In 1972 Wooden was having heart problems and had to go to the hospital.  He appointed two of his assistant coaches leadership responsibilities in his absence.  In the book is a printout of the practice schedule for one of the days Wooden was gone.  Wooden was very impressed with how well it was put together.  The content and substance was very similar to his own.  He goes on to say, "A leader truly dedicated to the team’s welfare doesn’t make himself irreplaceable."  I think the same could be said for members of the team.  They should work hard to make sure other members can fill in for them when they are not available.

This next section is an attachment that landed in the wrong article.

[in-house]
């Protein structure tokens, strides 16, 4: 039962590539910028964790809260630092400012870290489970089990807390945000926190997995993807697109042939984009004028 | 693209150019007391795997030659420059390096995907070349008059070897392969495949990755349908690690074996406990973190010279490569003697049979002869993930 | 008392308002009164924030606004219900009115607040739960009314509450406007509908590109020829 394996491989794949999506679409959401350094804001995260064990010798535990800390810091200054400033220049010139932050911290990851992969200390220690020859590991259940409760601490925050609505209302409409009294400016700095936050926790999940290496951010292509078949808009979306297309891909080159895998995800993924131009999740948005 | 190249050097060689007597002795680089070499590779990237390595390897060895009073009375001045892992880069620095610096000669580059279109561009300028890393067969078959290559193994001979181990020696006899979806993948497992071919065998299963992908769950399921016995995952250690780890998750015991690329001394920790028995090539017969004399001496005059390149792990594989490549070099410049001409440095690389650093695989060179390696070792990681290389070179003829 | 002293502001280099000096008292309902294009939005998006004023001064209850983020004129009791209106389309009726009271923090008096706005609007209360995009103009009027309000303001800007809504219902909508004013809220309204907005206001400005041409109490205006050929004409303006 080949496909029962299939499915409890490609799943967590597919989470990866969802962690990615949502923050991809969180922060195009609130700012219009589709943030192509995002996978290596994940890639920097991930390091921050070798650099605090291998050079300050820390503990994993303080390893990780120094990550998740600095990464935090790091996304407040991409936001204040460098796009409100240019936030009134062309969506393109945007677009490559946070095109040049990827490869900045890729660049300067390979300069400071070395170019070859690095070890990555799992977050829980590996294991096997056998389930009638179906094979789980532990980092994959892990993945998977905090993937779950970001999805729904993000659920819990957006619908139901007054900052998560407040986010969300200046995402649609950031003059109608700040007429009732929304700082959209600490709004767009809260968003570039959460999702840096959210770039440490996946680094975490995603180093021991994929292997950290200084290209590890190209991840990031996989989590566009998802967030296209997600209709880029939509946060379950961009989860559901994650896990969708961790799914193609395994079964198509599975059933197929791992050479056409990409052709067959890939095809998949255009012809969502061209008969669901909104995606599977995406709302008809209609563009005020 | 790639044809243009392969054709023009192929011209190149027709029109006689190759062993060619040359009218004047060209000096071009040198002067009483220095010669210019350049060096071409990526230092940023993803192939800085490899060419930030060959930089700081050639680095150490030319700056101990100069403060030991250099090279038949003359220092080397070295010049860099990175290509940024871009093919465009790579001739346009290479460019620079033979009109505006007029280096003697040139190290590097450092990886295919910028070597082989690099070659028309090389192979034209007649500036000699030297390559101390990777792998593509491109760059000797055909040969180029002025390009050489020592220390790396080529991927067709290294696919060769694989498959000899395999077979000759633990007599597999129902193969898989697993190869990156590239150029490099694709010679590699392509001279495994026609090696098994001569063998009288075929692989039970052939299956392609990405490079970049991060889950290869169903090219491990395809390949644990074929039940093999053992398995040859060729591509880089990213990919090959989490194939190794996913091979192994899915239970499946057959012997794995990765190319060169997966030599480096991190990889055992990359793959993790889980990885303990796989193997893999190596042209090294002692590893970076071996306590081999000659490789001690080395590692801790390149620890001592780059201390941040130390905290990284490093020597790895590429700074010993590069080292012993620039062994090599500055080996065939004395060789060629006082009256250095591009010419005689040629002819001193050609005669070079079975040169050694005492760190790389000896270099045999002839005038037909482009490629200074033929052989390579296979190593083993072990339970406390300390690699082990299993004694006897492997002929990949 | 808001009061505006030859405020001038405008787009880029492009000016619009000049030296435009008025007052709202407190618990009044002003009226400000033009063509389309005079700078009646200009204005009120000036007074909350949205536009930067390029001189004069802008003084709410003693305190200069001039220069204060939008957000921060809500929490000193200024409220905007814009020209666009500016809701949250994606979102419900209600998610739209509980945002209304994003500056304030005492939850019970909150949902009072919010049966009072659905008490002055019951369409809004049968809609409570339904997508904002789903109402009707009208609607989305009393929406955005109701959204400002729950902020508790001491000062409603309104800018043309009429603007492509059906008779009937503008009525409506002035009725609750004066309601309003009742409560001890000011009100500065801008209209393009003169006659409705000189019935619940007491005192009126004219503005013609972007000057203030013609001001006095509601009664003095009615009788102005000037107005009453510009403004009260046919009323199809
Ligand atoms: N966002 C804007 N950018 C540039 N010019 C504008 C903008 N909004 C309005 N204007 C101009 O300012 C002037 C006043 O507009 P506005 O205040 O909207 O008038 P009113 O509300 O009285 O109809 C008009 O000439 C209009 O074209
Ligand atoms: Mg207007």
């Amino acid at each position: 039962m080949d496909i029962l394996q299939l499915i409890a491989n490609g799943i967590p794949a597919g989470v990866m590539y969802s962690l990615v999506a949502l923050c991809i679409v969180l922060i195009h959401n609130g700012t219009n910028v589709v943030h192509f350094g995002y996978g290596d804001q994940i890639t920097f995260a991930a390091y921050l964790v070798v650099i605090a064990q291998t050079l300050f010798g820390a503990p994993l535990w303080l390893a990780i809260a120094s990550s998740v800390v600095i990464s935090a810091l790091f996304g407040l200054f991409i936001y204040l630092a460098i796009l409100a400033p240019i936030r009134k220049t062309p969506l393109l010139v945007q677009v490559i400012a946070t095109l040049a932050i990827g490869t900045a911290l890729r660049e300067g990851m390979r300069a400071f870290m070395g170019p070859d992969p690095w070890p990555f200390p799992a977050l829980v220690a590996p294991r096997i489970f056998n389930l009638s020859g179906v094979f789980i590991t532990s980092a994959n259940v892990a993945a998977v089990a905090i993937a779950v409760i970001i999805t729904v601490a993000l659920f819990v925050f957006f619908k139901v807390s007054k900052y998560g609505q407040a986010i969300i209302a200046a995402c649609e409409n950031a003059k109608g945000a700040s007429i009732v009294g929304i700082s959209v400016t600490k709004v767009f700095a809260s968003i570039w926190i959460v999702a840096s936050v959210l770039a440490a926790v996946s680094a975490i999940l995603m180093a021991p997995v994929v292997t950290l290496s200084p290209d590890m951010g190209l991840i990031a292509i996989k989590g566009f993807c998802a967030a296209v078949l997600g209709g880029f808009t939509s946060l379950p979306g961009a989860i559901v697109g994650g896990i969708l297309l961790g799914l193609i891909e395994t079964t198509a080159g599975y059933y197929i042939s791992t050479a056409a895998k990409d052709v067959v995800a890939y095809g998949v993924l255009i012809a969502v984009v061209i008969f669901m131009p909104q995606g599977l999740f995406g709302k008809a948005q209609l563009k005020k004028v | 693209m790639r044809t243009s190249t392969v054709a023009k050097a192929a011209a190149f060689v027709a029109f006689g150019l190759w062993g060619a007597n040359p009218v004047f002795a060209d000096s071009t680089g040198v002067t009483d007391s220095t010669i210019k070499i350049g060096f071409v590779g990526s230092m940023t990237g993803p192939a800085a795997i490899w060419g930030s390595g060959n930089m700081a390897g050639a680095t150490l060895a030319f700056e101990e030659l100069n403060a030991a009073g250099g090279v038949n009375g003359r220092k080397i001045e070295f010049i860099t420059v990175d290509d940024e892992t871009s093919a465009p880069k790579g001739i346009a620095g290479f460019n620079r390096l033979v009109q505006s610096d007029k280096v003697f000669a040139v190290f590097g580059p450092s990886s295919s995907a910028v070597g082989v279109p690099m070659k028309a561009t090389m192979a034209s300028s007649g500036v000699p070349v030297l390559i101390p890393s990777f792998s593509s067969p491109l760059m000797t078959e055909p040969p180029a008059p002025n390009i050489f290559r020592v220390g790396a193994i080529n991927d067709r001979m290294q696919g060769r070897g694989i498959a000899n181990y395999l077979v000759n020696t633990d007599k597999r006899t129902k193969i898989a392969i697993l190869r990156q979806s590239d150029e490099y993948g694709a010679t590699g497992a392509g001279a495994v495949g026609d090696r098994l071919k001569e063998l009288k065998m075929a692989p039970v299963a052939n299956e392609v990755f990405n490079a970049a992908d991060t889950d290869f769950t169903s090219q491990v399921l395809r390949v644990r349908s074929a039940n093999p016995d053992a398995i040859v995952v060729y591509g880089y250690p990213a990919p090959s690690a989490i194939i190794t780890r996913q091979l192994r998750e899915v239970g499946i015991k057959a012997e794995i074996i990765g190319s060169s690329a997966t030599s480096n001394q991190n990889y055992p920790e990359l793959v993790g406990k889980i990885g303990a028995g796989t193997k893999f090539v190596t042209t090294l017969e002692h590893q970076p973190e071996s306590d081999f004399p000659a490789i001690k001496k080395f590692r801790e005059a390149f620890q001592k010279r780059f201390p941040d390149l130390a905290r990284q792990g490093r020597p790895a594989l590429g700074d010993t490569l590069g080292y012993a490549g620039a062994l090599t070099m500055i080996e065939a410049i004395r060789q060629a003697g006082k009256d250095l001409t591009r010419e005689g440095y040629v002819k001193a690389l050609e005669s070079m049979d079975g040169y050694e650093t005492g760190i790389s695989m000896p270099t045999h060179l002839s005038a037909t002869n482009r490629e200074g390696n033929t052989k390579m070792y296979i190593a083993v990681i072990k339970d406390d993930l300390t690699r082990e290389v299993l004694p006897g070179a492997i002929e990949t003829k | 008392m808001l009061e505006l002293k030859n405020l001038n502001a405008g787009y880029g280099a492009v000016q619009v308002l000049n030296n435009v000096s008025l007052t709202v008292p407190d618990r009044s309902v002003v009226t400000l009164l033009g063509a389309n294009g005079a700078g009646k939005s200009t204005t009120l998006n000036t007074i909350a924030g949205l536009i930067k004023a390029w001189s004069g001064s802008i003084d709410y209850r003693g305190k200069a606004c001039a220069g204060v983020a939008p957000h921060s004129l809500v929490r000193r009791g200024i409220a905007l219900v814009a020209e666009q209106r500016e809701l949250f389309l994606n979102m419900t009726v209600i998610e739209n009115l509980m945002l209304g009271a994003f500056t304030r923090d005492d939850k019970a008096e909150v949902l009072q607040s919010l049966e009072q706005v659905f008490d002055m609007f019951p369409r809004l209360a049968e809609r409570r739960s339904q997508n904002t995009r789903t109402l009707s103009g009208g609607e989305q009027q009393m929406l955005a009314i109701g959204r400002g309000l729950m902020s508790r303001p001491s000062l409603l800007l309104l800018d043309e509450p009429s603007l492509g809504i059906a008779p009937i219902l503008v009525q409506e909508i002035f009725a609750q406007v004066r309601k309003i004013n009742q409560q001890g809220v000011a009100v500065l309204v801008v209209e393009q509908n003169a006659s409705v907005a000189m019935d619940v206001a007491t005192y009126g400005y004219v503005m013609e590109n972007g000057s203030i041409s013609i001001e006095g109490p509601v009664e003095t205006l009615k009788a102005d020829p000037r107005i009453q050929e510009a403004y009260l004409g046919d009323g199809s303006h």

Final Thoughts

Overall I thought this was a good read.  You can see throughout the book that Wooden always worked on improving his ideas.  If something could be enhanced, he looked into it.  He learned from his mistakes.  He was very regimented and organized.  I believe it worked for him, and it could work for any of us.  I would definitely recommend it to someone looking to motivate them self, or anyone looking for ways to improve their management skills.